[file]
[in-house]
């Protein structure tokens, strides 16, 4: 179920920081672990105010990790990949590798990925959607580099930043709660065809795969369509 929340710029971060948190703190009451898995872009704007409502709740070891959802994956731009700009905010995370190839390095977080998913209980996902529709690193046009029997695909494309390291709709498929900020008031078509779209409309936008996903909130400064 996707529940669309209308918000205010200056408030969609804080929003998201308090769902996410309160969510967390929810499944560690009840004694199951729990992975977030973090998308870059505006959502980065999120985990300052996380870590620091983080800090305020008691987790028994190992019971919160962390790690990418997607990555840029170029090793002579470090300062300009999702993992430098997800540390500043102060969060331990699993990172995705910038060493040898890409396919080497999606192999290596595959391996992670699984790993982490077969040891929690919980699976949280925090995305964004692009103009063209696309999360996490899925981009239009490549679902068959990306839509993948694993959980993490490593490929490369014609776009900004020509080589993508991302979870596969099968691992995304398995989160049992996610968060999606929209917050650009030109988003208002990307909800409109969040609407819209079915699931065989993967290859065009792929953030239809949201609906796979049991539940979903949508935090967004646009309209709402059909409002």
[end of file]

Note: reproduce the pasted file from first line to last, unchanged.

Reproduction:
[in-house]
């Protein structure tokens, strides 16, 4: 179920920081672990105010990790990949590798990925959607580099930043709660065809795969369509 929340710029971060948190703190009451898995872009704007409502709740070891959802994956731009700009905010995370190839390095977080998913209980996902529709690193046009029997695909494309390291709709498929900020008031078509779209409309936008996903909130400064 996707529940669309209308918000205010200056408030969609804080929003998201308090769902996410309160969510967390929810499944560690009840004694199951729990992975977030973090998308870059505006959502980065999120985990300052996380870590620091983080800090305020008691987790028994190992019971919160962390790690990418997607990555840029170029090793002579470090300062300009999702993992430098997800540390500043102060969060331990699993990172995705910038060493040898890409396919080497999606192999290596595959391996992670699984790993982490077969040891929690919980699976949280925090995305964004692009103009063209696309999360996490899925981009239009490549679902068959990306839509993948694993959980993490490593490929490369014609776009900004020509080589993508991302979870596969099968691992995304398995989160049992996610968060999606929209917050650009030109988003208002990307909800409109969040609407819209079915699931065989993967290859065009792929953030239809949201609906796979049991539940979903949508935090967004646009309209709402059909409002």